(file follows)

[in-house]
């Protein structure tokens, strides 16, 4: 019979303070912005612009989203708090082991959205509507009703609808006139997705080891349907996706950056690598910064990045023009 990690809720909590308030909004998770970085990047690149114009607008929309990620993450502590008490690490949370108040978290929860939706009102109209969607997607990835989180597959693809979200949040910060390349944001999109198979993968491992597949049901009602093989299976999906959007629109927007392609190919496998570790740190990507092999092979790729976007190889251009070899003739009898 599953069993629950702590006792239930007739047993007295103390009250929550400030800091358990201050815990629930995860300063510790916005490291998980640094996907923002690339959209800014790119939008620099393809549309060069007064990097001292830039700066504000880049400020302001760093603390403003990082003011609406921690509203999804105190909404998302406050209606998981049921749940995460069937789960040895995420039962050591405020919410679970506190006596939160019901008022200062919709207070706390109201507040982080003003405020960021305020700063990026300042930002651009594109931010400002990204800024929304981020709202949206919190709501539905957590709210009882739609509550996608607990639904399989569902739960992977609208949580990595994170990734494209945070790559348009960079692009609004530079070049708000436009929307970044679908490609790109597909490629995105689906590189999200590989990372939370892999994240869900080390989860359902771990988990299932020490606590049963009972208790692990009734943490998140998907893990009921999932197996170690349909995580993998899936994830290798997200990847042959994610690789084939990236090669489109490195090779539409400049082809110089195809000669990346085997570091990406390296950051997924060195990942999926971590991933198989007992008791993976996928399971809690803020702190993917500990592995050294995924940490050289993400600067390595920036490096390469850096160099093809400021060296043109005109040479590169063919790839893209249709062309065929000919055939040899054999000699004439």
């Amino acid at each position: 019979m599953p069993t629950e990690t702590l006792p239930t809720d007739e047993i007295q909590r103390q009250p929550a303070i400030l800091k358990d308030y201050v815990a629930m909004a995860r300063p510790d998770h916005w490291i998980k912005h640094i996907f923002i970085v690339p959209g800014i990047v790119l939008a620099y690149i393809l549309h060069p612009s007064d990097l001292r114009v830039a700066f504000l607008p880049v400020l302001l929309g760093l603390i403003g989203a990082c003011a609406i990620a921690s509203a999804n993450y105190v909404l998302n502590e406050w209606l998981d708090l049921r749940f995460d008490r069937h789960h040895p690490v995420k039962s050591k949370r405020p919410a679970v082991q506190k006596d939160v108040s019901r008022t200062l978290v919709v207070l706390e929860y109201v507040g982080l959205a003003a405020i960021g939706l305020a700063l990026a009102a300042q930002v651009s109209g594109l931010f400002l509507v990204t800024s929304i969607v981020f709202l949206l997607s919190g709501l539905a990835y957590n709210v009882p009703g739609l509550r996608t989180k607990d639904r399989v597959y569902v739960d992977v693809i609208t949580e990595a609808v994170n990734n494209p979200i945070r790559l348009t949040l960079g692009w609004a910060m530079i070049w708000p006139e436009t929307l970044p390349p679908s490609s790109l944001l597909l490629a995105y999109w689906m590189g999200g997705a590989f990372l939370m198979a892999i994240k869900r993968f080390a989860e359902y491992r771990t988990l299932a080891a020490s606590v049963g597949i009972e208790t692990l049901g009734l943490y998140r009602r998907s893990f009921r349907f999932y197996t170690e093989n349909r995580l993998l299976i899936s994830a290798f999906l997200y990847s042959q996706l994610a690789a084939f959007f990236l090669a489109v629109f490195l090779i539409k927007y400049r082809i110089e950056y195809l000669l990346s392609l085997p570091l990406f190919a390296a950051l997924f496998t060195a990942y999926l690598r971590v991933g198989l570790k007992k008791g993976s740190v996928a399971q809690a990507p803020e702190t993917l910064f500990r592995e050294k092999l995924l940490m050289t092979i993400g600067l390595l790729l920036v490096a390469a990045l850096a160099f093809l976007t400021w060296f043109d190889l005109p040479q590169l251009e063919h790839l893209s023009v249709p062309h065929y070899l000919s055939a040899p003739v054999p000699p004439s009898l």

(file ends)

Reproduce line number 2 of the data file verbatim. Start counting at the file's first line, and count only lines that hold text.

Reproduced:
């Protein structure tokens, strides 16, 4: 019979303070912005612009989203708090082991959205509507009703609808006139997705080891349907996706950056690598910064990045023009 990690809720909590308030909004998770970085990047690149114009607008929309990620993450502590008490690490949370108040978290929860939706009102109209969607997607990835989180597959693809979200949040910060390349944001999109198979993968491992597949049901009602093989299976999906959007629109927007392609190919496998570790740190990507092999092979790729976007190889251009070899003739009898 599953069993629950702590006792239930007739047993007295103390009250929550400030800091358990201050815990629930995860300063510790916005490291998980640094996907923002690339959209800014790119939008620099393809549309060069007064990097001292830039700066504000880049400020302001760093603390403003990082003011609406921690509203999804105190909404998302406050209606998981049921749940995460069937789960040895995420039962050591405020919410679970506190006596939160019901008022200062919709207070706390109201507040982080003003405020960021305020700063990026300042930002651009594109931010400002990204800024929304981020709202949206919190709501539905957590709210009882739609509550996608607990639904399989569902739960992977609208949580990595994170990734494209945070790559348009960079692009609004530079070049708000436009929307970044679908490609790109597909490629995105689906590189999200590989990372939370892999994240869900080390989860359902771990988990299932020490606590049963009972208790692990009734943490998140998907893990009921999932197996170690349909995580993998899936994830290798997200990847042959994610690789084939990236090669489109490195090779539409400049082809110089195809000669990346085997570091990406390296950051997924060195990942999926971590991933198989007992008791993976996928399971809690803020702190993917500990592995050294995924940490050289993400600067390595920036490096390469850096160099093809400021060296043109005109040479590169063919790839893209249709062309065929000919055939040899054999000699004439």